Seinfeld fans hear about a ‘journey from Milan’ and instantly recall George’s obsession with an erotic movie from his local video store, Rochelle Rochelle. But it’s always been the Tom Cruise, high flying, hard riding flick from the ’80s that always got the owner of this fine machine going. So while this bike is known as Maverick, both journey’s end in the city of Minsk, the home of Shif Custom. Here the Belarusian team of award-winning engineers and racers churn out an incredible array of show bikes and crazy customs. So as utterly stunning as this street ridden Kawasaki W800 is, it was but a walk in the park for Yuri and his crew of top guns.
Founded in 2002, it wasn’t long before Yuri Shif and his team were winning awards at the big shows and having their bikes featured on magazine covers. With eight employees, their range of skills covers every area of bike building and allows them to tackle everything in house. The last time we caught up with the madmen from Minsk their handbuilt boardtracker bike known as ‘Ducky’ was dominating the Euro scene and took out the continents Biker Build-Off in 2015. A feat they followed up the following year when taking out the Italian Championship of bike building.
But when they’re not creating trophy winners, or mad twin engined-supercharged motorcycles, there are plenty of customers who just want a custom bike for the street. And this Kawasaki is what they consider an “easy” build, completed in just over a month for a client who’s love of the flyboy lifestyle called for a bike that would fit in Maverick’s garage if he hadn’t of been on that Kawasaki GPZ. Wanting to stay with the brand but go for a cafe racer vibe, the W800 with its twin-cylinder engine and classic British bike looks was the perfect choice.
Despite the donor bike rolling into the workshop in good condition and sporting low miles, it was still stripped right back for the team to attack. The first port of call was to cut off the rear frame, do away with the big fender and then square the back off with a new piece of steel. With this done and the rest of the frame smoothed out and detabbed it could be recoated in gloss black. Between the rear frame rails a piece of metal plate forms the electrics tray that stays out of sight. Over the top the bodywork is simply stunning, the cafe style tail unit featuring twin brake lights frenched in and scalloped sides.
The seat base was fabricated to match, before being generously padded to provide the right shape and a comfy ride. Then it was out with the high-grade leather and the paint matching stitch work gives a premium look. Moving forward and the fuel tank didn’t escape the hammer, being beautifully beaten and moulded to give it stunning curves. From the perfectly matched knee dents to the offset Monza filler, every aspect is flawless. The front cowl has become a signature look from Shif, giving the bike a masked face to project down the road. With the front fender then hand rolled to match the gorgeous lines.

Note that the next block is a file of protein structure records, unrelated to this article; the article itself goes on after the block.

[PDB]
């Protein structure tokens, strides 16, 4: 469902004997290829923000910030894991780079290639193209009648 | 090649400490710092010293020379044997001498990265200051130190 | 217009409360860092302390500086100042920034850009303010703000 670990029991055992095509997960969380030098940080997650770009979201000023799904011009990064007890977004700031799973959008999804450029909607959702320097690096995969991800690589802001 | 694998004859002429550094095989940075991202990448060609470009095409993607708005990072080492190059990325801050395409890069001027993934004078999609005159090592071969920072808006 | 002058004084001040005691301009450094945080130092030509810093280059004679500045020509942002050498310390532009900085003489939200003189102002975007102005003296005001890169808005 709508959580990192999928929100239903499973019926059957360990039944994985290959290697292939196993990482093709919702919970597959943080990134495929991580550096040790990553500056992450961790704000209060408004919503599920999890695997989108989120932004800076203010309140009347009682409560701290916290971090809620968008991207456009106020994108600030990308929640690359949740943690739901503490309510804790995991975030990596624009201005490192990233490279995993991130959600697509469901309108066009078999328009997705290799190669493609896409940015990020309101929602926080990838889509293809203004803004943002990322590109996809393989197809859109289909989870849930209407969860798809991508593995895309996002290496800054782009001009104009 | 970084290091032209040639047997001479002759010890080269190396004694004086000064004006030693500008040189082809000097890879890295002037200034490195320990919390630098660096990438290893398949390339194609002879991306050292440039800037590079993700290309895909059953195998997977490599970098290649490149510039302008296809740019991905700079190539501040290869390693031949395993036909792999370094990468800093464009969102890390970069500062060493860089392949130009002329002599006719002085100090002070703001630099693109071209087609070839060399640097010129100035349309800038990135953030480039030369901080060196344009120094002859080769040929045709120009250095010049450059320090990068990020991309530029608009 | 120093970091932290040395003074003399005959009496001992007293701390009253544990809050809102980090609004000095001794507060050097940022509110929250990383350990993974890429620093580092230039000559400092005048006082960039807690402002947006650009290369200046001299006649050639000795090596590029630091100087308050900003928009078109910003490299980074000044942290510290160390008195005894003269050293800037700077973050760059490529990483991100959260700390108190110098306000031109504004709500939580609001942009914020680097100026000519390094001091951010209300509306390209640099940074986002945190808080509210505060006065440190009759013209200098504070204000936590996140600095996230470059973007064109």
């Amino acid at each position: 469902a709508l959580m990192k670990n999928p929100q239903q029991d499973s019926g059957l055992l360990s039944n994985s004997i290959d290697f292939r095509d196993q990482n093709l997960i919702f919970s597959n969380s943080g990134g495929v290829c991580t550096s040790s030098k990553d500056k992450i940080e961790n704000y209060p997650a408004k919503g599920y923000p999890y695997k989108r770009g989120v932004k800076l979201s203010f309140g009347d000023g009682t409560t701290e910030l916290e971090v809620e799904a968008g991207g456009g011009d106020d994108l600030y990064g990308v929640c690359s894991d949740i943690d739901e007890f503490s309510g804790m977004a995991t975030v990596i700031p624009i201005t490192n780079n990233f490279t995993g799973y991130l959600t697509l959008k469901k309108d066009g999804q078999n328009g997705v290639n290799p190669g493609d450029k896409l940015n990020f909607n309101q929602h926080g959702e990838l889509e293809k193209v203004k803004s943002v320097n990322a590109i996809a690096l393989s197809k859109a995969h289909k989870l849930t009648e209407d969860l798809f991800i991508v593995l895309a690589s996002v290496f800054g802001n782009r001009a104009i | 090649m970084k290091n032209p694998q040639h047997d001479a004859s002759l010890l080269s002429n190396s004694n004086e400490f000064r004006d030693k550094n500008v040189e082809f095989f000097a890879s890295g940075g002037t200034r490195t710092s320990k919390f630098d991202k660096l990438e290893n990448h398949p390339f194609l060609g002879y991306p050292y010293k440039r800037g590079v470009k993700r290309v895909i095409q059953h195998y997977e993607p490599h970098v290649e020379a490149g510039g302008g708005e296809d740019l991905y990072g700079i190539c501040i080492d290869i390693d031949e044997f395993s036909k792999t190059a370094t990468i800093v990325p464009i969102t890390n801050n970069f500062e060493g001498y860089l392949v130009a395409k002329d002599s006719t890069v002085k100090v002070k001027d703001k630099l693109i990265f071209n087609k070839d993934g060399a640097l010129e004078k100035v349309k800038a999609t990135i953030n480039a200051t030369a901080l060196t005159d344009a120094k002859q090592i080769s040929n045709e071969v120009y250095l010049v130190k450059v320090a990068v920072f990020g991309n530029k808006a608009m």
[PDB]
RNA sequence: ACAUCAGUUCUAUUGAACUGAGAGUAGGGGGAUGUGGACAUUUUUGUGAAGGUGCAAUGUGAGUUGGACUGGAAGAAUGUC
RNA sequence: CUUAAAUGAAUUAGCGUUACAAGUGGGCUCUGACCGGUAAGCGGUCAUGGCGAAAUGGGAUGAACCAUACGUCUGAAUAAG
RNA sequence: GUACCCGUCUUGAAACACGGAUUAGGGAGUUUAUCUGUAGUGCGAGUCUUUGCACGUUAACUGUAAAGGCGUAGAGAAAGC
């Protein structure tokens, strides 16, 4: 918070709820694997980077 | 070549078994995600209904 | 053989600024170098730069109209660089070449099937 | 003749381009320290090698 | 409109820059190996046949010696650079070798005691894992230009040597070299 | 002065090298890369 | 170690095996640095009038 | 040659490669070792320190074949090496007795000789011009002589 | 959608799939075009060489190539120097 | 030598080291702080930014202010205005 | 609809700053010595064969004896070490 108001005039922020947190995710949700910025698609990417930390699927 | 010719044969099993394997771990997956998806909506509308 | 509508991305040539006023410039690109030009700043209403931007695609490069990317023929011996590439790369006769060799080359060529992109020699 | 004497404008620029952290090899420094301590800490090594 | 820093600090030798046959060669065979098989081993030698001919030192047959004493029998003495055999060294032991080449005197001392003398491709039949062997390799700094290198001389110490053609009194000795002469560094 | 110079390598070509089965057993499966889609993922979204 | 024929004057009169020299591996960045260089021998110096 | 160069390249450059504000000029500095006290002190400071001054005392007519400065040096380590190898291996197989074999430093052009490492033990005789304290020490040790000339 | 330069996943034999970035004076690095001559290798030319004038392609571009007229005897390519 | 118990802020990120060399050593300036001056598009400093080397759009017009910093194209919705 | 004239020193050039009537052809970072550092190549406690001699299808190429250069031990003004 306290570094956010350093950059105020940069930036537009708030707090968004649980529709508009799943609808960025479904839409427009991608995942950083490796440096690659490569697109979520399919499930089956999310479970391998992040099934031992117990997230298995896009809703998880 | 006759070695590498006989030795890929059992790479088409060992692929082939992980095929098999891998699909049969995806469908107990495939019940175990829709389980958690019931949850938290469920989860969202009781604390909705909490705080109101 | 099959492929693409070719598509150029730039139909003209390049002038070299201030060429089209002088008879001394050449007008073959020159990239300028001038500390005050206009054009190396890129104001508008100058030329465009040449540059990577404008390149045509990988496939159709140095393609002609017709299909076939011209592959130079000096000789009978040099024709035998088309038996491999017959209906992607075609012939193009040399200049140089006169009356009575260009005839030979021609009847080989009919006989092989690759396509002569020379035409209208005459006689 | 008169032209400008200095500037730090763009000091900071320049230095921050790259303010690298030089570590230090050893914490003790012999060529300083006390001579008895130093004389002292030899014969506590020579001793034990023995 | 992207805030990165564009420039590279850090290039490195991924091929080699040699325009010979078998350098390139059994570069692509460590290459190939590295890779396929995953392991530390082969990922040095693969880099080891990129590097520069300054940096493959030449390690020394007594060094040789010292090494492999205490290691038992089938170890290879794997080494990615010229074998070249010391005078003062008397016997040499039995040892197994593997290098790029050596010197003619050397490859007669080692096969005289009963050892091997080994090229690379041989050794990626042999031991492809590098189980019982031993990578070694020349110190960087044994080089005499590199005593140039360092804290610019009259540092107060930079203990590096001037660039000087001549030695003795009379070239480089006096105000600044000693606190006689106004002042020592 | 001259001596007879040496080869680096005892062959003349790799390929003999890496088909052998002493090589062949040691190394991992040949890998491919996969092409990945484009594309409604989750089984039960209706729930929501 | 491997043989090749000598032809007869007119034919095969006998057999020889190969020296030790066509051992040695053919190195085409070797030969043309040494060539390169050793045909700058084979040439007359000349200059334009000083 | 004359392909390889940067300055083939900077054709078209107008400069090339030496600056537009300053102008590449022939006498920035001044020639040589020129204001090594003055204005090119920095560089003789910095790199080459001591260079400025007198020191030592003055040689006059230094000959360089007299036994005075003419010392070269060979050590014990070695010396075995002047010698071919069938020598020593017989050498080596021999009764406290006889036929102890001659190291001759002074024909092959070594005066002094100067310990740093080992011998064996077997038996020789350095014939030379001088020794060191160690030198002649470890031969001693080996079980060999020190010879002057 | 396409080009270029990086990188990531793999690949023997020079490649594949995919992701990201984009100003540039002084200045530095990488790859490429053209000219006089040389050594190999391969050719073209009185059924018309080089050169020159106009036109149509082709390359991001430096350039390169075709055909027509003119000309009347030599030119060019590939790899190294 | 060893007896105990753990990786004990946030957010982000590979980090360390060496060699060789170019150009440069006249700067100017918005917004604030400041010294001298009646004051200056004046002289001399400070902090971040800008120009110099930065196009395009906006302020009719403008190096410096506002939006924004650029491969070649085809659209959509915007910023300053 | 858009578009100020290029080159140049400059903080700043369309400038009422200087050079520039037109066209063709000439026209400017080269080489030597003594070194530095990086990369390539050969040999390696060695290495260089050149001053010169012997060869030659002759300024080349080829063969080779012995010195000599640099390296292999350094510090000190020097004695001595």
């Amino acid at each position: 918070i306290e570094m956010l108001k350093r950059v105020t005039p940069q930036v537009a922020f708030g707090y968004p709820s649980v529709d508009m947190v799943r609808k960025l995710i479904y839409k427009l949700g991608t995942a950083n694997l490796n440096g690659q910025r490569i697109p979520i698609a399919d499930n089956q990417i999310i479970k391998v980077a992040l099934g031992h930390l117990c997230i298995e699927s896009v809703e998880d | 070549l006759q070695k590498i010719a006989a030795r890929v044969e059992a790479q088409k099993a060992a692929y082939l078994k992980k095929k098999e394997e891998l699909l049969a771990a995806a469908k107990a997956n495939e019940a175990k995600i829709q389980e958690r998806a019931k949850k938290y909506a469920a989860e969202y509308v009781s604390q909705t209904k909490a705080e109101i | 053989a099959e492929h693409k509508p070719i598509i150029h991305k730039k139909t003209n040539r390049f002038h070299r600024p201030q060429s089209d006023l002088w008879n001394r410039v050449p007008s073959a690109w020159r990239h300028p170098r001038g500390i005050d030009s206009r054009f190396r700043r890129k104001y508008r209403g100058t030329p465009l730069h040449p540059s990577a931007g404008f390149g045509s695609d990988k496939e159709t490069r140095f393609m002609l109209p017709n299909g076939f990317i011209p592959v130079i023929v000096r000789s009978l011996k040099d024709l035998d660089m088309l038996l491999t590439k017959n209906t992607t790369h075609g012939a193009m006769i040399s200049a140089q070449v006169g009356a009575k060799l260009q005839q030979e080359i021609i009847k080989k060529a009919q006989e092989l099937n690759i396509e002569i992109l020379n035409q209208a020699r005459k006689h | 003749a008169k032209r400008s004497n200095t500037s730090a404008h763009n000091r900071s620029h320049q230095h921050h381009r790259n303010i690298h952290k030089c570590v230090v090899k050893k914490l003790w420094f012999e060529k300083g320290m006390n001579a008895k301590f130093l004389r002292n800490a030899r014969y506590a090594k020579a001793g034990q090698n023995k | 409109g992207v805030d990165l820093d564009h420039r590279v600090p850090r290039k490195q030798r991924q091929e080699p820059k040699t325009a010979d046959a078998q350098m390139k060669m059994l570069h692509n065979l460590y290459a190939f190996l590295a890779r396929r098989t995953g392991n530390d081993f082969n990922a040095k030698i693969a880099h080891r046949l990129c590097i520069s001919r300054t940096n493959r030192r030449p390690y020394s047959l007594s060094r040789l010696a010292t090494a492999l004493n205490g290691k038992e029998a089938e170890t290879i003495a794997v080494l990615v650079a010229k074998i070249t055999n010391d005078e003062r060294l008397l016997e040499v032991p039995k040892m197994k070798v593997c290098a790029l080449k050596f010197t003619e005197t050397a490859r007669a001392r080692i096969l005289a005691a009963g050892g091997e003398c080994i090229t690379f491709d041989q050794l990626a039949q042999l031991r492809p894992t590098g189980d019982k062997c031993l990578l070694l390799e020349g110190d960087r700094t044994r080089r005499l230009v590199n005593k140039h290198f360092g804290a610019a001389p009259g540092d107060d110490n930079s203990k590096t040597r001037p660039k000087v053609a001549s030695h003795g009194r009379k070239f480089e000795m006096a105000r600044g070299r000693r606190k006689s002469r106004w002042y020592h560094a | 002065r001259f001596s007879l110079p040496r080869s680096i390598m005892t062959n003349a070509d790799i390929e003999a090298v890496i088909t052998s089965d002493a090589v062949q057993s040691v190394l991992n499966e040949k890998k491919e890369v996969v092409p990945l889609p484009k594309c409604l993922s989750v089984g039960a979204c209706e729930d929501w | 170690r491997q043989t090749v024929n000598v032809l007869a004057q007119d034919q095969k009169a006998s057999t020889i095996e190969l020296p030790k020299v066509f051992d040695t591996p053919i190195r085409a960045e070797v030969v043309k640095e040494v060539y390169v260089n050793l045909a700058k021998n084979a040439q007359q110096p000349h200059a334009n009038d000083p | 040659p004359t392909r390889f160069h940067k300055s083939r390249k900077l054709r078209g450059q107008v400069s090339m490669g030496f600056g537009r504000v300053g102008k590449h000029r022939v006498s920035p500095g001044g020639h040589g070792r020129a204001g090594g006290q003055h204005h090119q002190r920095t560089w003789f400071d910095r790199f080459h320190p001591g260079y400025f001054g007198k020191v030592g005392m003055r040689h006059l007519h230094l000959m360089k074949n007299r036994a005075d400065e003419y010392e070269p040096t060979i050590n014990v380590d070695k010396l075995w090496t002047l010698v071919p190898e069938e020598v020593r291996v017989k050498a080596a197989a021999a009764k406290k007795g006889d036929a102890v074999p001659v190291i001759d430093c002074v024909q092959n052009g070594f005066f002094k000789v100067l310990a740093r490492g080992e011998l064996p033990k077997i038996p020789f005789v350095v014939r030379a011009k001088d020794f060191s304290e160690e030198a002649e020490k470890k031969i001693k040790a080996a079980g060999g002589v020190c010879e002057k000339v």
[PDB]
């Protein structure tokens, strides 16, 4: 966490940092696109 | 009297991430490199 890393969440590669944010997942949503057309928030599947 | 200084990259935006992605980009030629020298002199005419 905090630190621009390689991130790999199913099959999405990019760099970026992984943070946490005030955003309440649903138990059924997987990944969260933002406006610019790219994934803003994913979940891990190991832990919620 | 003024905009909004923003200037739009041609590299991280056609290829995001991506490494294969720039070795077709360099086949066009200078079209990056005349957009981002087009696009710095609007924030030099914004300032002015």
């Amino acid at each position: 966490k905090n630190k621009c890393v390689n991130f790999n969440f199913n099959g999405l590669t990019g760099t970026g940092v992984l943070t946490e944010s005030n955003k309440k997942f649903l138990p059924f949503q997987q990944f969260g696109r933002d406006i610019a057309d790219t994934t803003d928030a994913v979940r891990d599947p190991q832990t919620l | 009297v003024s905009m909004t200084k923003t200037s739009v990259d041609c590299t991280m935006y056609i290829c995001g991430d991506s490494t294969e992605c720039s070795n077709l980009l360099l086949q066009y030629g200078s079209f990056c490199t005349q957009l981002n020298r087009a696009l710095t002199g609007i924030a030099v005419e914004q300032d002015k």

Rather than simply retain the fender mount, a fork brace fills the slot and this is just the start of the handling upgrades. The rebuilt front forks feature new inserts, get air-assist and then have the exposed stanchions covered with blacked out sleeves and gaiters. But it’s what hangs from their axle that really captures the eye, the disc inside a front drum brake setup has all the glorious looks of a vintage race bike but with modern stopping power. The hub then laced with stainless spokes to a lightweight rim, the process repeated at the rear with the stock hub polished up a treat.
With the high mount rear chrome fender from the factory long removed, a clever and discreet hugger floats over the classic rubber. With the suspension brought up to scratch thanks to progressively sprung YSS shocks, that are then shielded by machined covers top and bottom. It’s a level of class the W was always lacking from the factory and that’s only amplified by the fit for a fighter pilot paint job. The contrast of colour and polished metal set off with deep red pinstriping that not only matches the brake lights in hue but with the polished metal carried over to the switchgear, brake reservoir and other components just adds to the cleanness of the look.
To ensure this is left undisturbed, only the bare minimum of parts goes back on to the bike. The indicators are tiny and integrated into the number plate bracket. While the polished metal clip-ons wear classic brown grips and stylish bar-end mirrors. The smooth torquey twin doesn’t miss out either, a pair of pod filters feed the thumping beast, before the gases exit via twin ceramic coated pipes that rumble with cocktail shaker mufflers.
Very nonchalant Yuri tells us, “There were no difficulties in building this project, everything was going to be easy.” The sort of reaction you get from a Top Gun after a life and death dog fight, only for the crew at Shif Custom it’s building incredible bikes that they do without barely raising a sweat.